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September 1934

CHRONIC MANGANESE POISONINGREPORT OF A CASE, WITH AUTOPSY

Author Affiliations

BOSTON

From the Warren Museum and the Department of Neuropathology, Harvard Medical School, and the Department of Physiology, Harvard School of Public Health.

Arch NeurPsych. 1934;32(3):501-NP. doi:10.1001/archneurpsyc.1934.02250090036003
Abstract

The clinical course and symptomatology of the rare industrial disease due to inhalation and ingestion of dusts containing manganese are now well known. Edsall and Drinker,1 and Edsall, Wilbur and Drinker2 had an opportunity to examine a larger series of these patients than has been available to other investigators, and they summarized their observations as follows:

As we have seen chronic manganese poisoning the following findings make the syndrome. We have numbered them in the most common order of appearance. It is difficult to emphasize in any written description the clearness with which the symptoms come out and the ease with which the diagnosis can be made.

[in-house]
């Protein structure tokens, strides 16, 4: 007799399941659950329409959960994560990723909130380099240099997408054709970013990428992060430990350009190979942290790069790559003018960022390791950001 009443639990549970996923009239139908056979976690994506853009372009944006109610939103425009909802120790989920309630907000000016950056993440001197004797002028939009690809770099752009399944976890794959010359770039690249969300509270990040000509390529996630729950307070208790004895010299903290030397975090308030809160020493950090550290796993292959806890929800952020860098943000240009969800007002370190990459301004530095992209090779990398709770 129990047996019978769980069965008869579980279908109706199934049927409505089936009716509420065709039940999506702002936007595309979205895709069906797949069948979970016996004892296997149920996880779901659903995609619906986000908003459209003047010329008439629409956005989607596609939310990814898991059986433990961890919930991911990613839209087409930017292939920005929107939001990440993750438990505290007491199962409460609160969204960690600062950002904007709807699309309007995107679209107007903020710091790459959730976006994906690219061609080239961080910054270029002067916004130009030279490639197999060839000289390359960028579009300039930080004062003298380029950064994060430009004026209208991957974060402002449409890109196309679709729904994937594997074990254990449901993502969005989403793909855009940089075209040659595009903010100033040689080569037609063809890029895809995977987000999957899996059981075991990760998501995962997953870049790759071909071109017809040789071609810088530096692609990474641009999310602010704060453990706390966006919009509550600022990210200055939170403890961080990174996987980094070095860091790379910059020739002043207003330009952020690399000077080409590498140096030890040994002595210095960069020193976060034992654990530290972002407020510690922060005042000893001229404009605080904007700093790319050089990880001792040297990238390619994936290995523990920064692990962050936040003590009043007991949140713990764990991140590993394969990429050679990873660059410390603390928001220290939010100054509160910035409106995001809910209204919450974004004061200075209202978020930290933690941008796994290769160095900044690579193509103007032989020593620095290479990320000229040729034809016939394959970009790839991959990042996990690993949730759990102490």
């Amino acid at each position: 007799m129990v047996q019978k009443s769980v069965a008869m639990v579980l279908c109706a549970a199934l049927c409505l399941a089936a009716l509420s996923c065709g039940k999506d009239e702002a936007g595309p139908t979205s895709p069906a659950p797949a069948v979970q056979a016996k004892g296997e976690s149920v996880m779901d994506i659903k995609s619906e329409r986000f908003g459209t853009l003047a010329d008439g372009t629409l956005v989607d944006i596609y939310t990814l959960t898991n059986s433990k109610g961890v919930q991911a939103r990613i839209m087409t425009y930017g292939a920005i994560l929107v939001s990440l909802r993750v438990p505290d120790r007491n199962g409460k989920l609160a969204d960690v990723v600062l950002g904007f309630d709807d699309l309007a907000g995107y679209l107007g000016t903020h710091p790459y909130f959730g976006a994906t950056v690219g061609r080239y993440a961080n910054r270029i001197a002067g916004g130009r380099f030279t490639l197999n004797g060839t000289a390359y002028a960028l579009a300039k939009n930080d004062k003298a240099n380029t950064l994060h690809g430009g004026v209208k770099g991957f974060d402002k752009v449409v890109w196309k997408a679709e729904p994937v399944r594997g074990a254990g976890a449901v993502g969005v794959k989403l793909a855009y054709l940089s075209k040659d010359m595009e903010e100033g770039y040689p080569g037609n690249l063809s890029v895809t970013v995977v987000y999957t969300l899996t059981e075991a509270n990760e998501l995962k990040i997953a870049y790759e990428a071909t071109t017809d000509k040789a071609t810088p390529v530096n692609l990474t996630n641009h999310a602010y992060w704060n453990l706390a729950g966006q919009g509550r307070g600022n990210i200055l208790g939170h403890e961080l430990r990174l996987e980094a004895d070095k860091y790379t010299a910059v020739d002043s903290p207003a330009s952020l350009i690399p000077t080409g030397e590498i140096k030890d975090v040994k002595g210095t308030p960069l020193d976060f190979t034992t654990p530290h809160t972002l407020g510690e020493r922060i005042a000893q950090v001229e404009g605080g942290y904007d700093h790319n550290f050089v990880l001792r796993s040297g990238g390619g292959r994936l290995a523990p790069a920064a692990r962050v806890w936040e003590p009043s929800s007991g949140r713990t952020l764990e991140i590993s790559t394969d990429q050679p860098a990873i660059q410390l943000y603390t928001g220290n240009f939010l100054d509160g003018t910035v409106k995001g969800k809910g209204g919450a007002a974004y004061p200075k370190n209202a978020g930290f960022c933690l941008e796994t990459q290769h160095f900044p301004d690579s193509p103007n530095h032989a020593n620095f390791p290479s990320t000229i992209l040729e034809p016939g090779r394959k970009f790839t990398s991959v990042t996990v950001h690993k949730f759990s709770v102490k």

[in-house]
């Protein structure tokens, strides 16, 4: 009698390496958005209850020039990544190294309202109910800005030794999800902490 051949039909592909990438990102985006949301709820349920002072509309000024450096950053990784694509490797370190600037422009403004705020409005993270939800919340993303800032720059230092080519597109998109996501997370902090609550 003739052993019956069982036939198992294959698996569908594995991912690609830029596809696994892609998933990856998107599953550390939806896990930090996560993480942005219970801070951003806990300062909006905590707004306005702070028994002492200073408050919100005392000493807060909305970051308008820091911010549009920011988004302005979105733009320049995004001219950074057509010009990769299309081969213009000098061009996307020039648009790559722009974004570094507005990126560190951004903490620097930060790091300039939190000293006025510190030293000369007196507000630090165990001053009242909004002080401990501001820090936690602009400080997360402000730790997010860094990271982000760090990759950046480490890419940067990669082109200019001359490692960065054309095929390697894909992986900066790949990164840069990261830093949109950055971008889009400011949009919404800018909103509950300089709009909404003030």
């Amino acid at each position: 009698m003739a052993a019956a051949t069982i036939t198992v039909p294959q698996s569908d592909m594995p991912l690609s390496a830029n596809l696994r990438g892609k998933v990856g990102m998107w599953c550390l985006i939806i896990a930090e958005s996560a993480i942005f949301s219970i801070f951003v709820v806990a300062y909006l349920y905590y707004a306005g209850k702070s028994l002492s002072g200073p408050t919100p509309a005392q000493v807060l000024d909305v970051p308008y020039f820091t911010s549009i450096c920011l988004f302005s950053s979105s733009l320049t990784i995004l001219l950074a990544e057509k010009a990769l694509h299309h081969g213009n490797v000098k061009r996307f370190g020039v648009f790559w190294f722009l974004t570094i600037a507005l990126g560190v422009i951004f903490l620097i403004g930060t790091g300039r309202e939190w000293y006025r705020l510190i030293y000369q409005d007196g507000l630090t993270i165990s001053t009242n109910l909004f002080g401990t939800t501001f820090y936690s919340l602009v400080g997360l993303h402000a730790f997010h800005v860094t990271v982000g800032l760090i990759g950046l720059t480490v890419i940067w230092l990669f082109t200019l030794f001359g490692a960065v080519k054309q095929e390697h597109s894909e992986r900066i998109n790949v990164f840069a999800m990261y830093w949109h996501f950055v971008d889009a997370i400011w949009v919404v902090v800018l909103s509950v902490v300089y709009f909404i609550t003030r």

1. A history of work in manganese dust for at least three months.

  2. Languor and sleepiness.

  3. Stolid, mask-like facies.

  4. Low monotonous voice. Economical speech.

  5. Muscular twitching, varying in degree from a fine tremor of the hands to gross rhythmical movements of the

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